A marathon UN climate summit wrapped up with little to show, squeezing compromises from countries over the global warming battle plan but falling well short of what science says is needed to tackle the emergency.
With the two-week gathering mired in interlocking disputes over how to implement the 2015 Paris Agreement on global warming, Chile, presiding over the talks, had earlier attempted to inject a note of optimism.
The World Meteorological Organization said global temperatures so far this year were 1.1 degrees Celsius above the pre-industrial average between 1850-1900, making 2019 one of the top three warmest years ever recorded.
The appeal by Inger Andersen, who heads the UN Environment Programme, and others came days before governments gather in Madrid for an annual climate change meeting.
President Trump got a step closer to pulling America out of the Paris Climate Agreement by sending a withdrawal letter to the United Nations, Secretary of State Mike Pompeo announced in a statement on Monday.
Some 60 world leaders gather at UN for a "climate emergency" summit aimed at reinvigorating the faltering Paris agreement, at a time when mankind is releasing more greenhouse gases into the atmosphere than at any time in history.
The recently-elected Bolsonaro government will embark on a process of privatising management of national parks amid criticism the government prefers economic development over conservation of environment.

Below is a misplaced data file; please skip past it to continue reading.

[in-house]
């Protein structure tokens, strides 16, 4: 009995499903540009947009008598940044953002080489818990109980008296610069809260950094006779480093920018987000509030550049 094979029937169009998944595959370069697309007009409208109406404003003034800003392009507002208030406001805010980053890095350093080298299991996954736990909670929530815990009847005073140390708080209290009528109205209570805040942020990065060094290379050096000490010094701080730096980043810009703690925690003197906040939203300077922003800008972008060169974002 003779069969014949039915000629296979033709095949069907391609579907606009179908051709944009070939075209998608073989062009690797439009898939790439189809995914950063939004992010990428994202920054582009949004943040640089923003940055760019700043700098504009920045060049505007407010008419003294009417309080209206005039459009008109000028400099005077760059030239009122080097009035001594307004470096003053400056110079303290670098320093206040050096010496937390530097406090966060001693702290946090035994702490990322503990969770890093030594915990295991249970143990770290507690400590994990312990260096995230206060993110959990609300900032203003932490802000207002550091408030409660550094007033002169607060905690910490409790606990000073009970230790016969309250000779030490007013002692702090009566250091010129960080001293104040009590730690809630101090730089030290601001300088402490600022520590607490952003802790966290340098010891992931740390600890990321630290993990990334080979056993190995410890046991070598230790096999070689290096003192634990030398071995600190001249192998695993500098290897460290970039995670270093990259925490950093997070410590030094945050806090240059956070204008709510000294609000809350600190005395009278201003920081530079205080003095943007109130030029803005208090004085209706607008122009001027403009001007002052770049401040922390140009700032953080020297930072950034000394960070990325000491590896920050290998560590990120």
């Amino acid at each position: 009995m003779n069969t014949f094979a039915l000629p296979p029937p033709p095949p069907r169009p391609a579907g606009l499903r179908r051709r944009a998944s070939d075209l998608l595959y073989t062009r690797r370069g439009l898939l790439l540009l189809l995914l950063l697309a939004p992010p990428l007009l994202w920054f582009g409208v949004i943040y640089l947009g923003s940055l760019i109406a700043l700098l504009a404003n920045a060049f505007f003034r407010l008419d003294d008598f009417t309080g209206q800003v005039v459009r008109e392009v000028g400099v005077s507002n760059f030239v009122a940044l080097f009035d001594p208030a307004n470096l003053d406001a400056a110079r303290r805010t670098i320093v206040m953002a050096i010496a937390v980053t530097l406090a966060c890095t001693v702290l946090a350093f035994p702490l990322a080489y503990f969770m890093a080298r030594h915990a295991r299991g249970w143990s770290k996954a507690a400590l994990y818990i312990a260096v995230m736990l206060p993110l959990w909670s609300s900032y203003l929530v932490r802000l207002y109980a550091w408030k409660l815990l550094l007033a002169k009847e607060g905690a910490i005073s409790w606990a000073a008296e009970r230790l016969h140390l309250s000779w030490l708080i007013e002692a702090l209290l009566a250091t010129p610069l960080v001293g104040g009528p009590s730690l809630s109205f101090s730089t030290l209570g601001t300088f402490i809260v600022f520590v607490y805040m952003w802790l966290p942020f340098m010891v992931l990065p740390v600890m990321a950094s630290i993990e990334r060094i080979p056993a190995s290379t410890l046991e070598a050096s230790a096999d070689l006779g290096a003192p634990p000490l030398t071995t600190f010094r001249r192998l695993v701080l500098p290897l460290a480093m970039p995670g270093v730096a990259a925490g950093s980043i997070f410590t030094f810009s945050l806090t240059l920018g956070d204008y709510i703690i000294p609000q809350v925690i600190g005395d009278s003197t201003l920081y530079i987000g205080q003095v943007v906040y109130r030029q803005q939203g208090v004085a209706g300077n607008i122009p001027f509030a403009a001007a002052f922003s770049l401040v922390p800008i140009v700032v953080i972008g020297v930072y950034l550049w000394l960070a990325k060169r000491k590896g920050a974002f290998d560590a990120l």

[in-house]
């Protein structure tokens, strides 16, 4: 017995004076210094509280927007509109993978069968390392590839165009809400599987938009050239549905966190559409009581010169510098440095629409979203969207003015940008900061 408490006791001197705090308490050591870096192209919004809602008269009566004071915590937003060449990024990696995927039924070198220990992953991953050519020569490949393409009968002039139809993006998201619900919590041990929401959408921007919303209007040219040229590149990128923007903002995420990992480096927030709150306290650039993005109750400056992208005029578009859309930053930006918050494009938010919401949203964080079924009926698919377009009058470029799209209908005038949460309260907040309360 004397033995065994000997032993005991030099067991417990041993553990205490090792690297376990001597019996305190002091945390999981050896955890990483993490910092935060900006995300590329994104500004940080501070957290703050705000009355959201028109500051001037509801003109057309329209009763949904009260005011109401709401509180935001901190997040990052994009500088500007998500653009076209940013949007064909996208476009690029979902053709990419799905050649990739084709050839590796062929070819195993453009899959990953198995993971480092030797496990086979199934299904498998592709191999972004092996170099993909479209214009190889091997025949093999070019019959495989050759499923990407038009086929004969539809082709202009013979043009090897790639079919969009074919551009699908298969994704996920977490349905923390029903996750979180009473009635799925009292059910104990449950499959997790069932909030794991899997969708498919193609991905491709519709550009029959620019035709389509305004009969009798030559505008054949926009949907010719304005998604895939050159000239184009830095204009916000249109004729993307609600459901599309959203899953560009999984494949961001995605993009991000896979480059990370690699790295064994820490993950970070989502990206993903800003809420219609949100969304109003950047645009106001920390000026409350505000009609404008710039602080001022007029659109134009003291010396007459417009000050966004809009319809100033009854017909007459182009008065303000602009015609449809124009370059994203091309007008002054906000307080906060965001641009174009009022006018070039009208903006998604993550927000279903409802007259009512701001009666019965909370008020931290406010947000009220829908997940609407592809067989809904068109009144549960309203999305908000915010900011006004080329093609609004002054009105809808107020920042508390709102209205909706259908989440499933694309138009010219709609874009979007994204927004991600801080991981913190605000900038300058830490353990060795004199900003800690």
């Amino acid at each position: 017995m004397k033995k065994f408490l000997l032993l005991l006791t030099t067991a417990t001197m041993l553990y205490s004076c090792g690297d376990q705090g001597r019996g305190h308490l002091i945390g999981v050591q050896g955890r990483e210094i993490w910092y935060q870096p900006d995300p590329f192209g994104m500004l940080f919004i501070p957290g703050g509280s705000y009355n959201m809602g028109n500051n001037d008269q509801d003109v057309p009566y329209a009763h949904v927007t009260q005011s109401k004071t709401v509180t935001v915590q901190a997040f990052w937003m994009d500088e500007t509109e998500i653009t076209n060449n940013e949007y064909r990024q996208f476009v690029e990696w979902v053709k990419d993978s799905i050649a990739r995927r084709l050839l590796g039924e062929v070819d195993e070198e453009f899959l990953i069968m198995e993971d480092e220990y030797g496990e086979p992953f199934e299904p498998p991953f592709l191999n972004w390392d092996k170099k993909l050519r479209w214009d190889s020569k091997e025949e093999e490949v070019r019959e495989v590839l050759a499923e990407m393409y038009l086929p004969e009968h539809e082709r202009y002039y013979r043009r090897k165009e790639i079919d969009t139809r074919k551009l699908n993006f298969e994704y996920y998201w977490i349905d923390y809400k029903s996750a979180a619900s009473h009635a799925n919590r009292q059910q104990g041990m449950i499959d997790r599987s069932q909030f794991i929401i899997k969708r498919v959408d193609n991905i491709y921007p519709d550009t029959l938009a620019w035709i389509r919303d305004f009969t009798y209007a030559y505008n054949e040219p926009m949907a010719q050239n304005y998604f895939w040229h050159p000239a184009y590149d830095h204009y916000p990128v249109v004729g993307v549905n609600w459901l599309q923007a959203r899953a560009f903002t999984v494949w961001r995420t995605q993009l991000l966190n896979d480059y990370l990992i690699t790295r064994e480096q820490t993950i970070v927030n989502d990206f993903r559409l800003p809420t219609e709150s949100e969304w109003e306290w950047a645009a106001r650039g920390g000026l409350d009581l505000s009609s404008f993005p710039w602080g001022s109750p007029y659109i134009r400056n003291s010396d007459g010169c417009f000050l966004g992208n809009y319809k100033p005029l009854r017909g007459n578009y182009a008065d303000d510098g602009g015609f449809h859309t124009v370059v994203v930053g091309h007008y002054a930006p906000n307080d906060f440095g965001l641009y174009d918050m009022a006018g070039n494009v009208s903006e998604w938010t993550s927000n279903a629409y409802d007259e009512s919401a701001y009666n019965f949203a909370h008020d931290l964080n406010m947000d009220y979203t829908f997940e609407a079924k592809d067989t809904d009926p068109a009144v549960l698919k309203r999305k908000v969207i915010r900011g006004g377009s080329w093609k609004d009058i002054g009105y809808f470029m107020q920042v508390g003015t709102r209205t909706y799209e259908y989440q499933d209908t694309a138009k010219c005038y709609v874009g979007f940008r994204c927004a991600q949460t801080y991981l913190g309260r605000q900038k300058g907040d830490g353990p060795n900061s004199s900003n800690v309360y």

Twenty warmest years "all in the last 22," scientists say in a UN report, with weather extremes in 2018 including wildfires in California and Greece, drought in South Africa and floods in Kerala, India.
The two-weeks COP24 conference in Poland's Katowice is billed as the most important UN conference since the Paris 2015 agreement on climate change.
Negotiators from countries around the world are in Poland for the annual UN Climate Change Summit which runs until December 14.
With only a single degree Celsius of warming so far, the world has seen a crescendo of deadly wildfires, heatwaves and hurricanes, a UN report says.
At current levels of greenhouse gas emissions, earth could pass the 1.5 C marker as early as 2030, and no later than mid-century, the Intergovernmental Panel for Climate Change reports with "high confidence".
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